Thanks, Kathy. We just aren’t up to climbing up and down a loft at our age to find the bathroom in the middle of the night. Thus the bed on ground floor. 🙂 There are multiple configurations on the blog that show the tables and bed open and closed. The table on the murphy bed cabinet opens in 2 leafs to allow us to have a bistro sized for just the two of us or open fully for 4. When the murphy bed cabinet is open, you can lower the table in front of the sofa to work or dine in there. The cabinet behind the chairs in the living area will house a TV on an actuator that raises and lowers the TV into the cabinet. I had the surface space there so I decided to add the table onto that cabinet just to be flexible. If you want to sit in a chair directly in front of the windows, you can that way. We’ve also decided to get a larger fridge than the under counter that’s pictured in the plans. The fold out dining table there in the kitchen area more than makes up for the lost counter space. Thanks for the comments and interest. I get a bit long winded in the blog but there is also a photo gallery now in the archives which walk through the whole process if you’d like to check it out. A number of things I would do differently in hind sight but we’re happy so far. We’ve got 12 acres to play on. If we get rested after this build, maybe we’ll start on another and this could be the guest cottage.
Wow, you HAVE thought of it all then! I don’t know how I missed that there was a link to your blog with more photos – normally I jump on that! FYI a I put your great house on my “My Favorite Tiny Houses” Pinterest board. I have literally thousands of tiny living pins on 16 boards, and believe me I don’t pin just everything I see! I really love yours!
Thanks, Kathy! Too kind. Stay warm and safe.
This is going to be worth all their hard work. They are going to have people begging them to build these.
I would like to see the inside when it is finished. The plywood should have been run length wise to tie the floor joists together.
Thanks! We finished the drywall this weekend and are working on the kitchen area next. Hopefully, we will have it close to completion by this summer. I got a bit carried away on the foundation as this was my 1st building to construct. We put floor joists on 12″ centers so each sheet of ¾” decking connects at least 5 joists. We also put a 2nd layer of decking sandwiched on top of that with the sheets turned opposite of the layer below. They are also cross strapped and tied to the center beam to avoid any racking. Floorplan accommodates 9 people for dinner. Luckily, I won’t have to worry about their pant sizes or their appetites! 🙂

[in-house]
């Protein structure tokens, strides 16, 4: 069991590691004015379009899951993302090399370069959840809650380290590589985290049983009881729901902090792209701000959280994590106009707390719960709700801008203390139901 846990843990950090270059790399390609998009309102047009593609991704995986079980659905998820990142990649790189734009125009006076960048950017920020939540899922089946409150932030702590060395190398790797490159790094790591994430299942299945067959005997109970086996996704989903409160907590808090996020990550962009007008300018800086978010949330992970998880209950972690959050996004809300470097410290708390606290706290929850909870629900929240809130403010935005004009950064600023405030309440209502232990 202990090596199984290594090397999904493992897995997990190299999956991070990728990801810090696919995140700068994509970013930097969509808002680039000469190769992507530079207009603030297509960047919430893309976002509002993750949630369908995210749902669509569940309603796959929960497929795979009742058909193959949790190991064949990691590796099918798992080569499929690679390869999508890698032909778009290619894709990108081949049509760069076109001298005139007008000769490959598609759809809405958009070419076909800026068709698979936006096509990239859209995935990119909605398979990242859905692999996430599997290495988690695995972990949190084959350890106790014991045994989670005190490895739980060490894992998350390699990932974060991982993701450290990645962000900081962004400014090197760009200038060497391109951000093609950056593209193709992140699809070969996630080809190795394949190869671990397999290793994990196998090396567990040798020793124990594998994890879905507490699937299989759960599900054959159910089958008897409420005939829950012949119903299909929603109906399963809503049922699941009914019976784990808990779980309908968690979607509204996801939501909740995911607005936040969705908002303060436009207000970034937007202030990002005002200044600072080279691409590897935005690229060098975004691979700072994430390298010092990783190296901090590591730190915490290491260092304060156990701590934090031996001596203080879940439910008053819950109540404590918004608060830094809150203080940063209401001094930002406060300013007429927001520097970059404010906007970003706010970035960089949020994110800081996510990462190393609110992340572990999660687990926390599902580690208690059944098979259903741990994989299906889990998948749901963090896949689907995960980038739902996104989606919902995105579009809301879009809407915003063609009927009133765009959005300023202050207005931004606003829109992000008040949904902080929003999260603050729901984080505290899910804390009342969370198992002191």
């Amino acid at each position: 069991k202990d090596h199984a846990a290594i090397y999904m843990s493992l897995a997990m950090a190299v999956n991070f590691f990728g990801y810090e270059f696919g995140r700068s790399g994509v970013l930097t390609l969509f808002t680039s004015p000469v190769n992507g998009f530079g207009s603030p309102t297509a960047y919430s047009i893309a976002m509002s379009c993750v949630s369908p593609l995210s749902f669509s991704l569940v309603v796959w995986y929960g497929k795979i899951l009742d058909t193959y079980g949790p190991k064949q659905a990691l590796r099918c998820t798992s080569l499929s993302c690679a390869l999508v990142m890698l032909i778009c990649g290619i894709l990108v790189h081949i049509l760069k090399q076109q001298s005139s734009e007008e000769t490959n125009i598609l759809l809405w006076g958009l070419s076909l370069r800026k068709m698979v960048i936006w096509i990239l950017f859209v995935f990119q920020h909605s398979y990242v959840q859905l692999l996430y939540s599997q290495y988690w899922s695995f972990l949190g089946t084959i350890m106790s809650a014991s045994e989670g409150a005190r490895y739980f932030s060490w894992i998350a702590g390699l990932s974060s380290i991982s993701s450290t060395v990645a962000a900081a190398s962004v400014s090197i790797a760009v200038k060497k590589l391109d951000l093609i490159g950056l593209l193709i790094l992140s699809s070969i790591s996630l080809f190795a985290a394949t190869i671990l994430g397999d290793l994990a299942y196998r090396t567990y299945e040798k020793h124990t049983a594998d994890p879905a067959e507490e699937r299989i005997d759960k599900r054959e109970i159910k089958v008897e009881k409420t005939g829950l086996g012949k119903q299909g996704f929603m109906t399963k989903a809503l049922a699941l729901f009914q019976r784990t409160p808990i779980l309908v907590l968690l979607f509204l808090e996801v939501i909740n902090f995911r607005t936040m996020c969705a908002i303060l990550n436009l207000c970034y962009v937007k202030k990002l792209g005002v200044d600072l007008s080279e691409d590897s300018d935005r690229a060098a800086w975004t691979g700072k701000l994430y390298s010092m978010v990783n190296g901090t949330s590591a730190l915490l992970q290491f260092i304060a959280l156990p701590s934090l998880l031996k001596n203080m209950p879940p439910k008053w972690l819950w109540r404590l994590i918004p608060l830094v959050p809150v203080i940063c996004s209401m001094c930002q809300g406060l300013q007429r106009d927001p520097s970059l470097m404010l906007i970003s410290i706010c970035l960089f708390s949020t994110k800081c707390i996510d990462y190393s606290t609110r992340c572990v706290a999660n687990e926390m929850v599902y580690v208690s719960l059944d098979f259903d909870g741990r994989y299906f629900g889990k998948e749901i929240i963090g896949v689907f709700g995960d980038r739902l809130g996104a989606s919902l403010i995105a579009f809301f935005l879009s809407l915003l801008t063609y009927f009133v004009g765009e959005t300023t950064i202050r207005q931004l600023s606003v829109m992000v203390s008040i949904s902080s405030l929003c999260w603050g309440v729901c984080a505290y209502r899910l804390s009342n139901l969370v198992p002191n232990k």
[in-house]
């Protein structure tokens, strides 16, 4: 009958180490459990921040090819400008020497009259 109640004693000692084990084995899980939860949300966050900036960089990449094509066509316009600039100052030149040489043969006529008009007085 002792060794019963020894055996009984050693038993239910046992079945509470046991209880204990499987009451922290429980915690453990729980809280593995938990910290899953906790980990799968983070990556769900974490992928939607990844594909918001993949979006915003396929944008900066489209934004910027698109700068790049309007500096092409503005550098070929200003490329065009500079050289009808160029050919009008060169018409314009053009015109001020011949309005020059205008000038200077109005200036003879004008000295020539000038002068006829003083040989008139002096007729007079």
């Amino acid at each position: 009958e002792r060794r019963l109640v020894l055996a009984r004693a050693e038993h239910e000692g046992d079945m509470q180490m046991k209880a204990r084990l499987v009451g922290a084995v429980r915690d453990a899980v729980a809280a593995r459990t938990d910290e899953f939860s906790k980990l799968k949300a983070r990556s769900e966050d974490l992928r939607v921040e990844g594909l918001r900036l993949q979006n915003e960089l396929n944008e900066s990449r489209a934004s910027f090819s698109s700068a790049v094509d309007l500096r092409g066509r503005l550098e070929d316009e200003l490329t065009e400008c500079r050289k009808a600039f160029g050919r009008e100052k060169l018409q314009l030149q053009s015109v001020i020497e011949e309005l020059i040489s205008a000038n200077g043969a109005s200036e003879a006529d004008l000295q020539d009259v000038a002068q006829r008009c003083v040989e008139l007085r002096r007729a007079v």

It’s a nice design but I would have built the subfloor out of wood. That exposed thin steel sub will rust quickly and repairs will be difficult. The remainder of the design is very well done.
Steel is not as thin as it may look. Most of the structural is 16 gauge galvanized. I was inspired by a model home builder that built the frame of a house and left it open for potential builders to see how it was put together. It’s been sitting out in the weather for 7-8 years and not a spot of rust yet. Exposed wood left out that long would have to be replaced. Part of the reason we used steel in the first place. Since we were buying materials as we could afford it, we weren’t sure how long it would take to get dried in. As it was, it took about 9 months. Thanks for comments!
Doesn’t come close to being well designed. Sorry
I far prefer the 290sq ft Brazilian condo earlier in this post.
While the exterior is terriffic, the interior looks like it’s been designed by a novice.
Sharon, You are correct we are very novice at this. We started building for two reasons (1) to learn, and we have certainly done that. (2) this was going to be a storage/cabin while we built a home. Somewhere along the way we became very comfortable with the size and decided to work with what we had done already. Would we have designed it differently – sure. Are we unhappy with what we are doing – no. Thank you for your comments. Each to his own. Have a great day.
Yes I like the Brazilian also. No argument there. We already had windows and a door installed with other uses in mind for the building. It wasn’t meant to be full time living at the time. Moving them around to make more of a plan like the Brazilian would have been costly and incredibly time consuming. We are still thinking of building another one with what we have learned on this this. This still is not a bad guest house.
yes great job well done
Thanks, Joe! Are you considering a Tiny House or are you already living in one?